For an at-home sleep surveillance method to work, it needs to live up to certain standards. Cost and convenience are two essential factors to keep in mind, as patients could simply undertake PSG if these two didn’t present as difficulties. A device that is to be worn by a person needs to be light in weight and comfortable to a degree to ensure they won’t be reluctant to keep using it after the initial time. Further, the software needs to provide information in a form that anybody could understand with minimum guidance. If a person is to receive their results in a complicated, technical language, they will get discouraged from using the device or misinterpret the feedback it provided. Clarity is key with such sensitive information.
Doctors are used to complementing PSG with a sleep diary to make up for the personal angle that PSG lacks. Not only does the sleep log make sure patients don’t forget to mention an important medical event, but its two or three weeks minimum duration creates enough of a chance for a visible pattern to form. Potential circumstantial events that would have been confusing in a single-day model can thus easily be spotted and disregarded. This harmonious combination should be the aim of all home-based sleep monitoring systems. The setting in the patient’s home would automatically eliminate the sterile atmosphere encountered during a lab sleepover while keeping track of specific bodily functions and their fluctuations. On top of that, a sleep log provided as a second part of the procedure would cover for the personal outlook moment, and the whole system would be able to last as long as necessary to eliminate “accidentals” and leave only real, contributing factors.
Of course, such an ideal mechanism remains out of reach so far but is a goal in mind for the development of future tools and devices.
By now, everybody knows the rule of thumb that adults need an average of eight hours of sleep per night in order to function to their best ability. Uninterrupted, quality sleep is what we are all going for, but measuring how long a person has been asleep, or how long they spent in various stages per night isn’t enough to tell whether their sleep is normal, let alone optimal. The tendency of researchers to combine the total of time one had spent in each stage during sleep and view them as blocks to compare amongst one another is still present and often harmful. Such a practice disregards the importance of the number of transitions between phases and their order, which can very well be the indicator that something is wrong and help with diagnosing a sleep disorder. For instance, patients with sleep apnea tend to rush through sleep stages and switch between them many times during the night. However, the total amount of time the person cumulatively spent in each phase will summarize to the same amount as that of healthy sleep and their apnea, characterized by fragmented sleep, might pass under the radar.
Furthermore, many medications and stimulants have been shown to interfere with and even suppress some sleep phases (REM and slow wave most commonly). Other factors like a person’s age, overall health state, other present conditions, immediate environment, etc. must all be taken into account as well to neutralize the otherwise out of context results, but these variables have their own dimensions, and it’s their average that’s used as the reference.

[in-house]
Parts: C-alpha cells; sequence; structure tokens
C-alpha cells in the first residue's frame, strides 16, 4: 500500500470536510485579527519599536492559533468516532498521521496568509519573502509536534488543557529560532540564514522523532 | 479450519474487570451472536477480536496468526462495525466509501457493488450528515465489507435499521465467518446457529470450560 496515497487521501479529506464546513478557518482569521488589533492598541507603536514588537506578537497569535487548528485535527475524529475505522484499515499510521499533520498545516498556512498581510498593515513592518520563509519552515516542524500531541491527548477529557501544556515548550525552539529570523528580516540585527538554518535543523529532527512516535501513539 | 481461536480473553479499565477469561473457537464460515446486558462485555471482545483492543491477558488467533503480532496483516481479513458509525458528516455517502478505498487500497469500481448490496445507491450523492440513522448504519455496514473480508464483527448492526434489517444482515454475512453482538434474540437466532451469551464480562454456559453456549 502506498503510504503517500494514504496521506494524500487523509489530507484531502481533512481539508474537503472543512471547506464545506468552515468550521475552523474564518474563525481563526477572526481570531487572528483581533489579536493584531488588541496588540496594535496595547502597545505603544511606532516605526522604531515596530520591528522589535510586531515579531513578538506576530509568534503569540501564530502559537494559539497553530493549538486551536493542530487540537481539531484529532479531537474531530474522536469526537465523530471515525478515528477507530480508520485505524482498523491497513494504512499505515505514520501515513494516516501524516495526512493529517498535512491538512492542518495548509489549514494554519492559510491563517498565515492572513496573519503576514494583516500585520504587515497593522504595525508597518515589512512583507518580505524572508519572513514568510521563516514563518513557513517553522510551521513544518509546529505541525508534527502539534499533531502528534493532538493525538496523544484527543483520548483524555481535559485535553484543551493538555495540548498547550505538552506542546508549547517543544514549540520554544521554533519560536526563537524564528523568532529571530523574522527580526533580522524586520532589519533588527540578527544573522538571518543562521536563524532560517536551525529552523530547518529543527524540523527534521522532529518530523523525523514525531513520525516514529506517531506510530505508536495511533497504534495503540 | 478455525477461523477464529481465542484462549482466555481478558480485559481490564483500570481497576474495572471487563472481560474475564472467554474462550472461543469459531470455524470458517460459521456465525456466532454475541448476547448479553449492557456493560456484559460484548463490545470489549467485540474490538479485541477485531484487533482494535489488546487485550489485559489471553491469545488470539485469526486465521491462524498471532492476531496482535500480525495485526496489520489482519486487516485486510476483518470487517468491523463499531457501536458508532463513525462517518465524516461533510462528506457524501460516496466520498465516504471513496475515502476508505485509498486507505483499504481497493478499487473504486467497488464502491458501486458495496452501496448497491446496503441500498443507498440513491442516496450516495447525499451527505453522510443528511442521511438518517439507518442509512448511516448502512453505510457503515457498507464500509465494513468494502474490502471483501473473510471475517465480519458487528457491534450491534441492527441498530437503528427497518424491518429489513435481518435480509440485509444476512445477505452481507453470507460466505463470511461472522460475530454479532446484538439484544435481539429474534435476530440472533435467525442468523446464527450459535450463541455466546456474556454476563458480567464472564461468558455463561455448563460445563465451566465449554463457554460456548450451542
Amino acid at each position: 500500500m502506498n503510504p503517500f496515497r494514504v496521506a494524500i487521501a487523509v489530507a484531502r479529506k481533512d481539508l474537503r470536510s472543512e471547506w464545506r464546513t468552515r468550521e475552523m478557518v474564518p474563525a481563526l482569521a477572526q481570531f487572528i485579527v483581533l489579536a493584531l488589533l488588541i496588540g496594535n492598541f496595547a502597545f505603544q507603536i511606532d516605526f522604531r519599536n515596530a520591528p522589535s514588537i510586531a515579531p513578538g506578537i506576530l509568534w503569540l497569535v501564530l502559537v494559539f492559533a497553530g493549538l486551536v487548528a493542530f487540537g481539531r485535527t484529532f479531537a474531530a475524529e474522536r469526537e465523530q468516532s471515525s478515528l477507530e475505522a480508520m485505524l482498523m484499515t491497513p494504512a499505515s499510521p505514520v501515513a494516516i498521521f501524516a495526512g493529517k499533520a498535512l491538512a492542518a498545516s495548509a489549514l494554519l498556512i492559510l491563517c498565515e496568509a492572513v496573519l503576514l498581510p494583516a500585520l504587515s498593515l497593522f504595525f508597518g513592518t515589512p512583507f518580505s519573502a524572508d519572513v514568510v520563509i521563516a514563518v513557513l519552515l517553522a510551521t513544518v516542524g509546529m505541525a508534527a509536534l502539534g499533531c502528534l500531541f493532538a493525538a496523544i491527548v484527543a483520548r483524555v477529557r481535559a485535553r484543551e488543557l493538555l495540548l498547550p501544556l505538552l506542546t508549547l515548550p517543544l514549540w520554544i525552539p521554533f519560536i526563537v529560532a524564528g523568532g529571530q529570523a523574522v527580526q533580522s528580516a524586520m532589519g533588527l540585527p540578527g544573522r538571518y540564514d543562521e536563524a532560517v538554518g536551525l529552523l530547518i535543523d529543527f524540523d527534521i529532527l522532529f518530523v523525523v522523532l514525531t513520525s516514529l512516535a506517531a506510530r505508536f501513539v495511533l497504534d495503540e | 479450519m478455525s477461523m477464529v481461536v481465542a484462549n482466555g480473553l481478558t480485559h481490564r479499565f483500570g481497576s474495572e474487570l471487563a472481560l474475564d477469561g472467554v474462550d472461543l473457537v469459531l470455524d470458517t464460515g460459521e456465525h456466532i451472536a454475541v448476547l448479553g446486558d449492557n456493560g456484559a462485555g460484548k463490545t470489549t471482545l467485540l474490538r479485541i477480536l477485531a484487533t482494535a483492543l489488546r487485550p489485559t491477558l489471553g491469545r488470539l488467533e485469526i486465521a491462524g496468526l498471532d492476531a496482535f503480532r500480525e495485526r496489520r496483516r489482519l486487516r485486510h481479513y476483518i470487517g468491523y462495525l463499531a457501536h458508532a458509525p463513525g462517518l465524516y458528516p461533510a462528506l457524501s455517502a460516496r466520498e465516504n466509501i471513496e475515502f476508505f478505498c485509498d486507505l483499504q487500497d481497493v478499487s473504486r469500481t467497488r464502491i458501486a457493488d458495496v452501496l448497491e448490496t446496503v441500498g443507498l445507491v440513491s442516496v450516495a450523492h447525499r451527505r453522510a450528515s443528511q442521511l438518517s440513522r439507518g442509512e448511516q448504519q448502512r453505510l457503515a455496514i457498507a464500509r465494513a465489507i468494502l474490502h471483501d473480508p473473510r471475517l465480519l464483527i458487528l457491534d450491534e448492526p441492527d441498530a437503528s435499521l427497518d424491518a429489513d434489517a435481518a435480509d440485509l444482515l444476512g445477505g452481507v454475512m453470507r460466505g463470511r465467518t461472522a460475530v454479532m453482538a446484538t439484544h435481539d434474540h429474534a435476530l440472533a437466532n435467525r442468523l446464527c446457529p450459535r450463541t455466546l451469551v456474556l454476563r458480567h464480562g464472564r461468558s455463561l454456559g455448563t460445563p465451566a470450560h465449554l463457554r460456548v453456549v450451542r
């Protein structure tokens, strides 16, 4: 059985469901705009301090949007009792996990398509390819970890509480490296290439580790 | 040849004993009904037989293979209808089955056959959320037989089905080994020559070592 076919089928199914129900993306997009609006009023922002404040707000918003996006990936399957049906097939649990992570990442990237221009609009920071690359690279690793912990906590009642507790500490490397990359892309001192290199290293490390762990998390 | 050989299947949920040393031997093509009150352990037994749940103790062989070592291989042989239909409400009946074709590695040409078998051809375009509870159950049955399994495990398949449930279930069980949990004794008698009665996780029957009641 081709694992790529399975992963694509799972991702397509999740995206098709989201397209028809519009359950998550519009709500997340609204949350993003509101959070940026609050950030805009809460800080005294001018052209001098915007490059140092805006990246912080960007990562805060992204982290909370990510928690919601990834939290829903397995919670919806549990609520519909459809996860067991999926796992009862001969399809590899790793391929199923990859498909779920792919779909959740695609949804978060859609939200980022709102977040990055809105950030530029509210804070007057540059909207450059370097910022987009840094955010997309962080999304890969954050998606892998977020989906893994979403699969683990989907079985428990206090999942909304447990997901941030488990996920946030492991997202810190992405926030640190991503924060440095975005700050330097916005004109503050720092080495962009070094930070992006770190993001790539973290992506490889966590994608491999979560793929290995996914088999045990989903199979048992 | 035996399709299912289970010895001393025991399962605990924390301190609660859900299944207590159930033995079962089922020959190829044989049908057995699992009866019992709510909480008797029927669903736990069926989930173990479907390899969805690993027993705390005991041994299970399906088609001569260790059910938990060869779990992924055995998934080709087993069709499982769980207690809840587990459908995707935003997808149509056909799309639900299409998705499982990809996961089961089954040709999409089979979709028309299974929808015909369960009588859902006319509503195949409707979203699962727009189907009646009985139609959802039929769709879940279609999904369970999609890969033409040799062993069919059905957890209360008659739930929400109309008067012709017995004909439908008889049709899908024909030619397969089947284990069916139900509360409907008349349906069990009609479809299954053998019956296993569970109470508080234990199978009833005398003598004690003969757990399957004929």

To summarize, perfectly correct algorithms don’t exist, and we can only get so close to calculating exact measurements of optimal sleep. Experience-based predictions and statistics are all we’ve really got in our arsenal when faced with such issues.
All measuring devices are evaluated based on how they compare to the “golden standard” which is PSG. Although the best we’ve got at the moment, PSG itself scores about 85% when it comes to precision and reliability, which automatically affects the validity of other devices measured against it.
Other than that, all of these devices simply register the events in one’s body, but don’t necessarily indicate as to why they might occur, or take into account the influence of another present condition or external factors such as age, sex, body mass index (BMI) and so forth.
Most of these devices measure relatively correctly the time spent awake and asleep but have issues distinguishing between exact stages, the REM stage being particularly tricky. A generally accepted time frame of stage duration is thirty consecutive seconds. If a monitor measures intervals as longer or shorter than that, the results might present differently, and comparison to PSG will be more difficult.
Finally, it is crucial to note that these devices get developed faster than specialists are able to test them thoroughly and validate them. Using a monitoring device at home can be helpful for an individual to grasp some basic knowledge about what goes on in their sleep, experiment with their routine and potentially notice when something goes downhill, but these gadgets, in reality, are as efficient as a weight scale or a thermometer (but less accurate). They are by no means intended to replace sleep clinic appointments, studies, and diagnostic procedures! Even if there were a home-based sleep screening system as sophisticated as PSG, sleep specialists would be the ones to review and analyze the collected data, diagnose patients and plan any future action.
The verdict on at-home sleep tracking systems is that, albeit more lazy and practical, they aren’t to be overestimated and used without consultation with professionals. Most of the gadgets one comes across on internet platforms haven’t yet been validated, so patients need to be cautious and responsible. If you suspect an issue, reach out to a sleep doctor. Not only are they trained to know all the problems related to the individual aspects of diagnostic criteria you may have only heard of, but they will also know how best to combine them in order to take the most advantage of them, all in your benefit.
Michael is a professional writer based in Boston and someone who has always been fascinated with the mysteries of sleep. When he’s not reading about new sleep studies and working on our news section, you can find him playing video games or visiting local comic book stores.